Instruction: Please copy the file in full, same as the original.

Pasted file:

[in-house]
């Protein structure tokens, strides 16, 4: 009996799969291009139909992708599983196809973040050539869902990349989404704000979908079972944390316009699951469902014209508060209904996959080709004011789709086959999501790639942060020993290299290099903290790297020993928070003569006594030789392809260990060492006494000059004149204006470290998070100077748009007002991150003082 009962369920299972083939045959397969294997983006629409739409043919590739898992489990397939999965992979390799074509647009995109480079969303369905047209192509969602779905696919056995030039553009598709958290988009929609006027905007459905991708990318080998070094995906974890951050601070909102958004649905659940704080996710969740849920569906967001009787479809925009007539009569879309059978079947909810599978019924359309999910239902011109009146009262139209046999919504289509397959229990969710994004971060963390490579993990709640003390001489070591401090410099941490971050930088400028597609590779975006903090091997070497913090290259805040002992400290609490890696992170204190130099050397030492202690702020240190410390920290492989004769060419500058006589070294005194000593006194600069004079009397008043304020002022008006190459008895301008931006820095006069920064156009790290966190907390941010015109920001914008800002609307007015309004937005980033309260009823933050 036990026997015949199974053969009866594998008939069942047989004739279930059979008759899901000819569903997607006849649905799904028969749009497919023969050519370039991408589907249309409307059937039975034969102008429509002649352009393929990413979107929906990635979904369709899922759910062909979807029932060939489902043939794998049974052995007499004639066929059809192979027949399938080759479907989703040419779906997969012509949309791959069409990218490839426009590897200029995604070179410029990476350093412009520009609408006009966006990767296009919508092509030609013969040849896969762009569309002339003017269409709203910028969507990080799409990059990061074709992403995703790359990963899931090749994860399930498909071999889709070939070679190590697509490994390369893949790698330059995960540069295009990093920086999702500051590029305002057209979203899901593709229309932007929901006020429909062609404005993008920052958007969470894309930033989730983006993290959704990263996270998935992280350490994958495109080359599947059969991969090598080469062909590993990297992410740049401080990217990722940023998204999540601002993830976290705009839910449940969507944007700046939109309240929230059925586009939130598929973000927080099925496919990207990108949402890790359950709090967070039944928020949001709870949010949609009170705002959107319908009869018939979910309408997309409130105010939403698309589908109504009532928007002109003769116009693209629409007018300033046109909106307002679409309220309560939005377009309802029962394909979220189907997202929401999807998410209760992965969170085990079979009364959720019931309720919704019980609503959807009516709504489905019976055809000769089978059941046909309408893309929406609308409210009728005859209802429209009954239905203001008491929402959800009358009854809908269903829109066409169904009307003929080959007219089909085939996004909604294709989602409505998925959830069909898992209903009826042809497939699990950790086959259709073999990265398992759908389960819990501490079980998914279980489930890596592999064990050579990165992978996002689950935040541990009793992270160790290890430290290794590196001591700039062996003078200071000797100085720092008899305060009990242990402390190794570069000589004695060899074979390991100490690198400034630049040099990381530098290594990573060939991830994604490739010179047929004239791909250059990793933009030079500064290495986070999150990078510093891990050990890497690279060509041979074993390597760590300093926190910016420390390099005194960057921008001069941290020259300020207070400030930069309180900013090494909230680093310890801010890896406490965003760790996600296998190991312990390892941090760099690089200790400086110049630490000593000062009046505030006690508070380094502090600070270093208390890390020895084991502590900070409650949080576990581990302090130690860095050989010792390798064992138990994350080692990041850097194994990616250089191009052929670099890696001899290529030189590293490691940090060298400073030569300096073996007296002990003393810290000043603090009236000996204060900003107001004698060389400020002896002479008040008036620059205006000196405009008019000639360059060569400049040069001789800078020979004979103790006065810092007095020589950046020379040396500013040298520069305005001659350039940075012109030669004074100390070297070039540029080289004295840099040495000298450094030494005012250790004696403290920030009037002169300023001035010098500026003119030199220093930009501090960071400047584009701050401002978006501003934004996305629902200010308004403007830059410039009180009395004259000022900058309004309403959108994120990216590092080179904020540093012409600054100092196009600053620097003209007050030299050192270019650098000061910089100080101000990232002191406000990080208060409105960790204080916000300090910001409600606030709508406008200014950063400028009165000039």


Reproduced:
[in-house]
């Protein structure tokens, strides 16, 4: 009996799969291009139909992708599983196809973040050539869902990349989404704000979908079972944390316009699951469902014209508060209904996959080709004011789709086959999501790639942060020993290299290099903290790297020993928070003569006594030789392809260990060492006494000059004149204006470290998070100077748009007002991150003082 009962369920299972083939045959397969294997983006629409739409043919590739898992489990397939999965992979390799074509647009995109480079969303369905047209192509969602779905696919056995030039553009598709958290988009929609006027905007459905991708990318080998070094995906974890951050601070909102958004649905659940704080996710969740849920569906967001009787479809925009007539009569879309059978079947909810599978019924359309999910239902011109009146009262139209046999919504289509397959229990969710994004971060963390490579993990709640003390001489070591401090410099941490971050930088400028597609590779975006903090091997070497913090290259805040002992400290609490890696992170204190130099050397030492202690702020240190410390920290492989004769060419500058006589070294005194000593006194600069004079009397008043304020002022008006190459008895301008931006820095006069920064156009790290966190907390941010015109920001914008800002609307007015309004937005980033309260009823933050 036990026997015949199974053969009866594998008939069942047989004739279930059979008759899901000819569903997607006849649905799904028969749009497919023969050519370039991408589907249309409307059937039975034969102008429509002649352009393929990413979107929906990635979904369709899922759910062909979807029932060939489902043939794998049974052995007499004639066929059809192979027949399938080759479907989703040419779906997969012509949309791959069409990218490839426009590897200029995604070179410029990476350093412009520009609408006009966006990767296009919508092509030609013969040849896969762009569309002339003017269409709203910028969507990080799409990059990061074709992403995703790359990963899931090749994860399930498909071999889709070939070679190590697509490994390369893949790698330059995960540069295009990093920086999702500051590029305002057209979203899901593709229309932007929901006020429909062609404005993008920052958007969470894309930033989730983006993290959704990263996270998935992280350490994958495109080359599947059969991969090598080469062909590993990297992410740049401080990217990722940023998204999540601002993830976290705009839910449940969507944007700046939109309240929230059925586009939130598929973000927080099925496919990207990108949402890790359950709090967070039944928020949001709870949010949609009170705002959107319908009869018939979910309408997309409130105010939403698309589908109504009532928007002109003769116009693209629409007018300033046109909106307002679409309220309560939005377009309802029962394909979220189907997202929401999807998410209760992965969170085990079979009364959720019931309720919704019980609503959807009516709504489905019976055809000769089978059941046909309408893309929406609308409210009728005859209802429209009954239905203001008491929402959800009358009854809908269903829109066409169904009307003929080959007219089909085939996004909604294709989602409505998925959830069909898992209903009826042809497939699990950790086959259709073999990265398992759908389960819990501490079980998914279980489930890596592999064990050579990165992978996002689950935040541990009793992270160790290890430290290794590196001591700039062996003078200071000797100085720092008899305060009990242990402390190794570069000589004695060899074979390991100490690198400034630049040099990381530098290594990573060939991830994604490739010179047929004239791909250059990793933009030079500064290495986070999150990078510093891990050990890497690279060509041979074993390597760590300093926190910016420390390099005194960057921008001069941290020259300020207070400030930069309180900013090494909230680093310890801010890896406490965003760790996600296998190991312990390892941090760099690089200790400086110049630490000593000062009046505030006690508070380094502090600070270093208390890390020895084991502590900070409650949080576990581990302090130690860095050989010792390798064992138990994350080692990041850097194994990616250089191009052929670099890696001899290529030189590293490691940090060298400073030569300096073996007296002990003393810290000043603090009236000996204060900003107001004698060389400020002896002479008040008036620059205006000196405009008019000639360059060569400049040069001789800078020979004979103790006065810092007095020589950046020379040396500013040298520069305005001659350039940075012109030669004074100390070297070039540029080289004295840099040495000298450094030494005012250790004696403290920030009037002169300023001035010098500026003119030199220093930009501090960071400047584009701050401002978006501003934004996305629902200010308004403007830059410039009180009395004259000022900058309004309403959108994120990216590092080179904020540093012409600054100092196009600053620097003209007050030299050192270019650098000061910089100080101000990232002191406000990080208060409105960790204080916000300090910001409600606030709508406008200014950063400028009165000039």